Tuesday, December 8, 2009

The Split Psyche: An Unquiet Mind: A Memoir of Moods and Madness

Jamison, Kay Redfield. An Unquiet Mind: A Memoir of Moods and Madness. New York: Vintage Books, a division of Random House, Inc. 1995.

Kay Redfield Jamison is an American writer and professor of psychiatry. She is one of the foremost experts on manic-depressive illness. As detailed in her memoir, An Unquiet Mind: A Memoir of Moods and Madness, Jamison grew fascinated with manic-depressive illness because she is diagnosed with it. Her confusion over her mood swings and suicidal tendencies lead her to tirelessly research the subject and write numerous texts on it. Due to her work, she has been named one of the best doctors in the United States and was chosen by Time Magazine as a Hero of Medicine. In An Unquiet Mind, Jamison describes her elevated and depressed moods. She also writes about the contradictions between being a psychiatrist and a patient, including that she consistently stopped taking lithium, even though professionally she knew that it was saving her life.

The mix between the professional and the personal pepper many sentences throughout the book.

“Perhaps it was not surprising that, as a meteorologist’s daughter, I found myself, in that glorious illusion of high summer days, gliding, flying, now and again lurching through cloud banks and ethers, past stars, and across fields of ice crystals.” (Jamison 90)

Even though the above passage takes up nearly five lines in the book, it is only one sentence. The two sentences in the middle of the paragraph are both run-ons. By making long sentences that pause at punctuation then spring forward, free of complete stops, Jamison patterns these sentences on the elevated mania of manic-depressives. The giddiness of these sentences is felt by the reader as their eye flows freely along the descriptions.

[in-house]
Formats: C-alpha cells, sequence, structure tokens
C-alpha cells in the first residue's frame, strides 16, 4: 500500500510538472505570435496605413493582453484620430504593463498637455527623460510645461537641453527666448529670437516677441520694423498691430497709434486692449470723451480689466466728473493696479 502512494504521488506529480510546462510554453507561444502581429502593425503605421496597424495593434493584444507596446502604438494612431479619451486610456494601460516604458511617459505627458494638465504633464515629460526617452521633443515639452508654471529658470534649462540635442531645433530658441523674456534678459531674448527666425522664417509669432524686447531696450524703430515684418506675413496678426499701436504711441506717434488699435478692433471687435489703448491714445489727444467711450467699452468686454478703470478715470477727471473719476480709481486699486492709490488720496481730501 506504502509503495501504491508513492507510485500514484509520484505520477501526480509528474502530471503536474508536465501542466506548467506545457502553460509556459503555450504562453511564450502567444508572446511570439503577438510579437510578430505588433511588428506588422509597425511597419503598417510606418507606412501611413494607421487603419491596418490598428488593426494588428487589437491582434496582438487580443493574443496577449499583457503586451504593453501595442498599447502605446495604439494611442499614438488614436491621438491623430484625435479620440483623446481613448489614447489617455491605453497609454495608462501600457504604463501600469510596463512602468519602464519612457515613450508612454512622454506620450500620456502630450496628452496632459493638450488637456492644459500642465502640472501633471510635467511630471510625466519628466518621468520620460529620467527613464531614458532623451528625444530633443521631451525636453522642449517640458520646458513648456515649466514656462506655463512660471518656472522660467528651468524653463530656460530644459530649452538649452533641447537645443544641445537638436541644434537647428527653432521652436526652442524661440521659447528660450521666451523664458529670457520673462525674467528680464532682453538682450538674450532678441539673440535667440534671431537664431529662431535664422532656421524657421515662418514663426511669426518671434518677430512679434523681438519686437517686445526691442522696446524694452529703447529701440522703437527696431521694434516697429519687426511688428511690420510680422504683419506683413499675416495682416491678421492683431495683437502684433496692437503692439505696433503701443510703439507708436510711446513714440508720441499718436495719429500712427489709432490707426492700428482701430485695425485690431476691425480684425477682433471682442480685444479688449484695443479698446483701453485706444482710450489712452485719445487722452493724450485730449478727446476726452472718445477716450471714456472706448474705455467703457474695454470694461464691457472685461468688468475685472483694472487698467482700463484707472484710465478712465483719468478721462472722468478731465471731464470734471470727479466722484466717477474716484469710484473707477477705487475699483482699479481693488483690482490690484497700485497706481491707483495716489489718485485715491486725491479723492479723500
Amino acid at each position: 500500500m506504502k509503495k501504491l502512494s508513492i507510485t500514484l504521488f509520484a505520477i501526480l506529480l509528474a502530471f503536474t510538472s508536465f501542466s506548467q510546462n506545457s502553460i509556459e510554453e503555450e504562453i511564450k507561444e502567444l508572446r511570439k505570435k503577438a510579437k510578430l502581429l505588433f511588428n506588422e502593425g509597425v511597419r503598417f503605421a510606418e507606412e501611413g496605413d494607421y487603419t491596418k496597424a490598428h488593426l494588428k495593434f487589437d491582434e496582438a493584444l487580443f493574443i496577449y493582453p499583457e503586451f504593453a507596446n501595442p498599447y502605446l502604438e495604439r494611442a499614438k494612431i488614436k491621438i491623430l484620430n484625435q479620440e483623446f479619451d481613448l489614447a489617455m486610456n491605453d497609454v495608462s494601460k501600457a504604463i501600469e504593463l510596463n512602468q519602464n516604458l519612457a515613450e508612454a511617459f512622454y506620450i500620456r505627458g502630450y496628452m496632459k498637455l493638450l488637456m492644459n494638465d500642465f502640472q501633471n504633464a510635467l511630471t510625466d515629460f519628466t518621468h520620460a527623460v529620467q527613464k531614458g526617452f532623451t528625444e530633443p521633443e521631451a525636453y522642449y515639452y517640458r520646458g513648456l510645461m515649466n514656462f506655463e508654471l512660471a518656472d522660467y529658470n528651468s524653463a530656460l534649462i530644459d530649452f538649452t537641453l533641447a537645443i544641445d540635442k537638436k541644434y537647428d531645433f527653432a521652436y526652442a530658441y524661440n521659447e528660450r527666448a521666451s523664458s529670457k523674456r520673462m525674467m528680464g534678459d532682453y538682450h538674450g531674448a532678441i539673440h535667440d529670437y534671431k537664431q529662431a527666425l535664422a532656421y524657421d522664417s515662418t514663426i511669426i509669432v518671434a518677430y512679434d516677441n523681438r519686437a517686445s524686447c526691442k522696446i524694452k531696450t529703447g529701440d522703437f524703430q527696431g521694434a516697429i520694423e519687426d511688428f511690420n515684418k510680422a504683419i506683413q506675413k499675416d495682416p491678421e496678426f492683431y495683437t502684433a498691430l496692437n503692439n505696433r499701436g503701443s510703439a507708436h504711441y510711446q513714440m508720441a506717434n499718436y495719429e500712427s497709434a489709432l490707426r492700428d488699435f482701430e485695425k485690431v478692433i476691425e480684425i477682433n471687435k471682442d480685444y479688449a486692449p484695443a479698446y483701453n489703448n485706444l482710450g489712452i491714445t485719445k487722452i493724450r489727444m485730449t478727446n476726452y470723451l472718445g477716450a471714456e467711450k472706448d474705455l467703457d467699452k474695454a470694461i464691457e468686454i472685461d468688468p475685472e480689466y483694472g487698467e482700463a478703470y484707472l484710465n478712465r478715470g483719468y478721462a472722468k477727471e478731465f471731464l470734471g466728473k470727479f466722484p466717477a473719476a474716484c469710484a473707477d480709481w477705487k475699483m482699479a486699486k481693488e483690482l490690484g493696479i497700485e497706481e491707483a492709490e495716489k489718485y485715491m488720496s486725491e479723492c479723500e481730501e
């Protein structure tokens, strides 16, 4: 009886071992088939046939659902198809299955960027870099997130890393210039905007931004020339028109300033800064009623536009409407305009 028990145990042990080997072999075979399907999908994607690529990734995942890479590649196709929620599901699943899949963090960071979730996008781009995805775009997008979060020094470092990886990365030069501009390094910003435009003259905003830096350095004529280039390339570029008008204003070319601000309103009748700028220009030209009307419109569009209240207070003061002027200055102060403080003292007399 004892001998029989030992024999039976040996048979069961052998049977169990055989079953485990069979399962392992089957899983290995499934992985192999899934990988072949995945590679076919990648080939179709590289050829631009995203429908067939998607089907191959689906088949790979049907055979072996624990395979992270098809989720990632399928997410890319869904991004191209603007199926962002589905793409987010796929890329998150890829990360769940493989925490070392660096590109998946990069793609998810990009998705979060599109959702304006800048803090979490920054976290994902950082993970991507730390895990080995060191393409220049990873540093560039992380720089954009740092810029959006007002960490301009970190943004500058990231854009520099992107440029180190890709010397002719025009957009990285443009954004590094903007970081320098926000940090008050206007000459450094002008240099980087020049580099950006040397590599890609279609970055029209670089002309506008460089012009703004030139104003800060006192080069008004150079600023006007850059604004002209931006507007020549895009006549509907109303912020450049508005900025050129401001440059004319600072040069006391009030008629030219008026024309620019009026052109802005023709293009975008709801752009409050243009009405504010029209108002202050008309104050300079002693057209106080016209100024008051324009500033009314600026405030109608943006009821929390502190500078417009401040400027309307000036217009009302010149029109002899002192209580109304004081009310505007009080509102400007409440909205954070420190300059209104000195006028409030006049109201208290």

The above-quoted sentence starts in an analytical tone: “Perhaps it was not surprising that, as a meteorologist’s daughter…” The word “perhaps” signifies ambivalence and passivity, so the narrator seems to be non-judgmentally watching herself. This is the psychiatrist side of her examining her emotional self. The wording in this first part of the sentence is banal, like using “was” as the verb and “surprising” as an adjective.

Then Jamison bridges her two selves by coupling the words “glorious” and “illusion.” While the term “illusion” is a practical definition of what she experienced, she prefaces it with “glorious,” which is a very subjective adjective. This lets the reader know that these feelings are exquisite. Throughout the book, the narrator tries to get off lithium because she misses these highs. The word “glorious” shows the reader that her illusion is welcome and not frightening.

After the transition between Jamison’s two selves, the sentence takes off, like the emotional Jamison on her flight through space. The verbs and adjectives become more colorful (ie: “gliding,” “lurching”), so the reader feels the elegancy of gliding and the powerful pull of lurching. In the middle of these two verbs, Jamison throws in “flying,” which tells the reader, in a straightforward way, what is happening in Jamison’s mind. Not only is she flying in her illusion, but her mind is also flying upward in an allusion to the “highs” of manic-depressives.

Likewise, the nouns invoke powerful pictures for the reader. Instead of clouds and ice crystals, Jamison writes about cloud banks and fields of ice crystals. This gives the atmosphere the quality of a landscape, an area that is expansive. She further makes the descriptions expansive by using cloud banks and fields of ice as bookends to ethers and stars, which already entail the vastness of the solar system. This immense space also characterizes the highs that manic-depressives feel. Throughout the book, Jamison writes that, while in an elevated state, manic-depressives feel they can do anything and that the world and their potential is unlimited. They feel like they can, literally and figuratively, touch the skies.

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